Whoa nelly, last week was a WEEK.
It began with the stirring up of some family drama, which forced me into a series of stressful, painful, and (at times) emotionally devastating conversations.
For days on end I went to sleep feeling hurt and angry, and woke up disoriented before remembering… oh yeah, I’m still hurt and angry.
You guys know I believe in transparency, but (if you’ve been reading my tuesday emails lately you know this), I also want to honor other peoples’ privacy. Plus, the actual details of what happened don’t matter in the slightest.
What matters is this: being a family is hard.
Conflict happens, people get triggered, and communication breaks down. Walls come flying up, and emotional doors get slammed in each other’s faces, and everyone feels like nobody is hearing them.
This is just a part of life.
But for me, it’s a relatively new part of life.
I’ve never lived near my family before, but I do now. I’ve never shied away from conflict by any means, but I’ve always had the option to just… leave. To go back to my real life and let everything cool off.
Now that I’m living here and see my family on a nearly-daily basis however, I no longer have the option to disengage. And that’s tough sometimes.
Which brings me to an important realization.
I am a strong-willed woman who knows what she needs to be happy, and is very, very good at getting it. I know how to put myself first, advocate for my needs, and get what I want. (Because of this, I’m great at teaching people how to assert themselves, create strong boundaries, and build a life that they can thrive in)
This skill set, like all skill sets, comes with some build-in limitations however. Pretty often, self-care for me has historically meant that I emotionally disengage.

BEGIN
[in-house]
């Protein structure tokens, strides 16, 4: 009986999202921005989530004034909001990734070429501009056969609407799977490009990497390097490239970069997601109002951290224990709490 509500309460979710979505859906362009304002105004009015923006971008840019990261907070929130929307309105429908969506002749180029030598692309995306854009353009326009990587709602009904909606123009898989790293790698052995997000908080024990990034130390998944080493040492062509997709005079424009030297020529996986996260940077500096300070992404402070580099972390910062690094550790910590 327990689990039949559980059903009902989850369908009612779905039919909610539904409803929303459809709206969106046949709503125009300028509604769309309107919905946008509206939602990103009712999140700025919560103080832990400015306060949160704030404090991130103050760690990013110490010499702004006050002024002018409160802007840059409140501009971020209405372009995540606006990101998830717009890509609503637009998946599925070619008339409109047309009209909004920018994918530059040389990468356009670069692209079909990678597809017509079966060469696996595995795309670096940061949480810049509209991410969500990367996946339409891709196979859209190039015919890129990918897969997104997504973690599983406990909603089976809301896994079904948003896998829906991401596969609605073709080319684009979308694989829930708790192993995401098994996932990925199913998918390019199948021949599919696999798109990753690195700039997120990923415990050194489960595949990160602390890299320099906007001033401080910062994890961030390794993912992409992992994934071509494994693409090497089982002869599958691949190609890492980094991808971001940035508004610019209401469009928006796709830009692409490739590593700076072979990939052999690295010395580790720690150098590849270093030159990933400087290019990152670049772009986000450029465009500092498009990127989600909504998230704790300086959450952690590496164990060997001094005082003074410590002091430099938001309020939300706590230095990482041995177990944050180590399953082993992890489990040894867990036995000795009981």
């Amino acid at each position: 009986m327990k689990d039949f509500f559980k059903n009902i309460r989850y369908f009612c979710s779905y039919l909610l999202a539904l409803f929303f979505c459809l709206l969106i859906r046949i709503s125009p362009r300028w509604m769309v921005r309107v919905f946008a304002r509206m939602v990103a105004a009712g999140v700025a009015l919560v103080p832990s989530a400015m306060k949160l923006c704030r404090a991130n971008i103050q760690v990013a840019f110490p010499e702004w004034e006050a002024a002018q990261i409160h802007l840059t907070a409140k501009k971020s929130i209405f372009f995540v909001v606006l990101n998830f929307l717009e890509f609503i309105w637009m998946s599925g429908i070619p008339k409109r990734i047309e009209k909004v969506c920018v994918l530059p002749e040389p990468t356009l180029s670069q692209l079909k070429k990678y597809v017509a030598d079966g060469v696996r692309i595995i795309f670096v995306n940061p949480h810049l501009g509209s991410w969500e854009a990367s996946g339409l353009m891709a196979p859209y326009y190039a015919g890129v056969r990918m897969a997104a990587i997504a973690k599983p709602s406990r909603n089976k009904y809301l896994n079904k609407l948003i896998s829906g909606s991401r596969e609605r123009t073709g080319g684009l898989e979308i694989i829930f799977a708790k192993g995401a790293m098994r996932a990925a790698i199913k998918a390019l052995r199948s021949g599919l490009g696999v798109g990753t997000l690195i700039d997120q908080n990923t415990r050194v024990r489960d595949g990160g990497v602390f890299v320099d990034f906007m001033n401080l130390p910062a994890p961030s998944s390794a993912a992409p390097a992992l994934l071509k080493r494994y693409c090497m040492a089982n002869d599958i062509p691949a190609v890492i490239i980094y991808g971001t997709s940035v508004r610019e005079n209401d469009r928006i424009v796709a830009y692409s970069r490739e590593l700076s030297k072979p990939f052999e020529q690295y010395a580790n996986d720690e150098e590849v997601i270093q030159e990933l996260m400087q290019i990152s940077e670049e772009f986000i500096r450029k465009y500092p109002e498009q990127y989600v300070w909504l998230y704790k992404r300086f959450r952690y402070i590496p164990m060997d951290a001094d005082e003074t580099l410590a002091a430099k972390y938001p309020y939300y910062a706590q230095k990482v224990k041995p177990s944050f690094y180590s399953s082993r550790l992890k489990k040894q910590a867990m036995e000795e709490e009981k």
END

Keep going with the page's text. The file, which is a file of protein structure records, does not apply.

As in… I’m there, fighting it out, and then something happens to create this shift for me, and I suddenly realize… huh. I don’t care enough about this person anymore to keep fighting. I’m done. I’m gone. Like a light switch.
This has happened in relationships, during the moment I realized we were done (note: this was not always the same moment as us breaking up), but it has also happened in friendships.
I never felt like I was choosing to disengage from someone in these moments. Instead, it felt like a door would close in my heart, and my connection (with the person whose door it was) would simply be… gone.
From the outside, this habit of disengagement has been described to me as “bringing down the guillotine” on someone. It has also been described as hurtful and selfish. It has even been described as hateful.
I wouldn’t know. It just felt like self-protection, to me.
Which brings me to the horrible, painful, infuriating, humbling lesson I’m learning right now:
With family, you don’t EVER get to close the heart door.
I mean, you do if you’re “breaking up” with a family member. (And yes, I believe sometimes that is the right choice.)
If you plan to stick around and participate in the family community, however, you do not.
Which means I need to skill-up, and fast.
I’ve never had to stay and fight it out.
I’ve never had to stay and fix something that I thought was broken.
I’ve never had to open a heart door after it was shut.
And that’s why I’m here, I think, in this exact place and time.
To learn how to re-open a heart door that has shut. To learn how to stay, and forgive, and accept, even when my instincts tell me to cut and run. To learn how to be more loving, and more expansive, than I ever had to be before.
My work this week will be to bring in some heavy machinery, and drill a fucking handle on a door I’ve thought was closed for over a decade.
And in the future, I plan to pay closer attention.
To catch the heart-door closing right as it starts to swing, and jam an industrial-strength door-stop in there while I gather the skills to work things out.
Sending you all strength and open-heartedness today,
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